Boston

Why the Patriots Need Butler and Not Sherman

It is now April 10th, and Malcolm Butler still does not have a contract with the New England Patriots. After refusing to sign his tender, many thought Butler was going to get traded away. After rumors of Brandin Cooks possibly coming to NE, many fans were ready to say goodbye to Butler. Then the Patriots added Cooks, but were able to do it without giving up Butler. Now, without a draft pick in the first three rounds, the question loomed if Malcolm would get dealt for draft picks. Then came the Richard Sherman rumors. These rumors swirled across the league of Richard Sherman possibly being a key piece in a trade to the Patriots to replace Malcolm Butler. Of course on paper it sounds great. Stephon Gilmore and Richard Sherman in the same secondary, with Devin McCourtey over-the-top. However, the strategy of this duo, along with the locker room presence may end up hurting the Patriots more than people think.

First, lets start with what Malcolm Butler brings to the table. Even though he is only 5’9”, he is one of the toughest and most physical cornerbacks in the league. He is not afraid of contact and is willing to match up against any task put in front of him. The guy is a work horse too. In 2015, Butler played over 98% of defensive snaps and last year his total was over 96%. He stays on the field and stays healthy. They don’t come more reliable than Butler. In signing him you know exactly what you’re getting. He is not going to give up, or stay off the field any longer than he absolutely needs to. He sure isn’t going to get into any problems with the media and he will be focused on football at all times. He is the ideal Patriot under Belichick’s system and if there is anyone New England should pay, it is him. He may not be able to go up against the bigger receivers, but that is what the Patriots signed Stephon Gilmore for. Butler is the perfect solution for the Patriots secondary. He brings heart, toughness, skill and absolutely no distractions. Whether it is convincing him to sign a tender, or offering him a new deal, Butler needs to come back to New England.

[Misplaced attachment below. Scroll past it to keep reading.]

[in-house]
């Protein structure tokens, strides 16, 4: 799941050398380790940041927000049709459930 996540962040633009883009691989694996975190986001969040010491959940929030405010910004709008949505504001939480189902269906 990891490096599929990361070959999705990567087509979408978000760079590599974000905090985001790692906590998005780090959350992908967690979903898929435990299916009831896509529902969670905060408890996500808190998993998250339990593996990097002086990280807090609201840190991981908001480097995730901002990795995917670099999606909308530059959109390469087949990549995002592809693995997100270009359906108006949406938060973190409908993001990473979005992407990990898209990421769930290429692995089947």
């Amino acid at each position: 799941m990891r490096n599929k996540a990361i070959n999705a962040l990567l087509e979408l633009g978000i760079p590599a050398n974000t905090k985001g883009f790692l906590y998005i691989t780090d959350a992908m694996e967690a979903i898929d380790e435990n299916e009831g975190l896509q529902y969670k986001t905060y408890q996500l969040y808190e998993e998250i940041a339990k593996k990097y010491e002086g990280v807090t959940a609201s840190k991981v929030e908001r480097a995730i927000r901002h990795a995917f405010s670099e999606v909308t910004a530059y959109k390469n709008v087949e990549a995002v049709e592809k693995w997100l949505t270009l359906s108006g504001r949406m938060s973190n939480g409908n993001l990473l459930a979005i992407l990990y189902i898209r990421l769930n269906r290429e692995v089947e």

Now, we have the other option. Richard Sherman. Although Sherman might be the most lock down corner in the league, there are some flaws to his game and his fit in New England. Don’t get me wrong, Sherman is a better all around corner than Butler. But there is a reason why top corners fall off a cliff when they switch teams (Nnamdi Asomugha and Josh Norman to name a couple). The position of cornerback is as much about scheme as it is skill. The Patriots have just signed a preferred man-to-man cornerback to the largest deal in team history. Richard Sherman is a strictly zone cornerback. He stays on one side of the field and locks that side down. Whoever happens to be on that side is who he covers. The weakness is Stephon Gilmore’s game? Zone coverage. In the film room, he is not particularly strong in zone coverage. So now you have one corner who refuses to leave his side of the field, and the over who is a complete man corner. It does not sound like a perfect fit.

Then there is the Marshawn Lynch factor. Earlier reports today from Jeff Howe of the Boston Herald, says Lynch is interested in following Sherman if he does end up leaving Seattle. So now, there is not one but two big mouth, cocky players in New England. Their personalities compared to the “Patriot way” is a polar opposite. Both Lynch and Sherman are known for their antics with the media, which just so happens to be one thing that gets you benched on New England. If Belichick will bench Wes Welker in a playoff game for a small comment about an opposing team, you can say it will be hard for Sherman and Lynch to get through a full season without any trouble.

How could anyone think this deal could work out for both sides? New England loses one of their hardest working players who is a perfect scheme fit. In return, they get two players who don’t fit their system and who will have the media in New England driving Bill Belichick crazy. Bottom line is sign Malcolm Butler.

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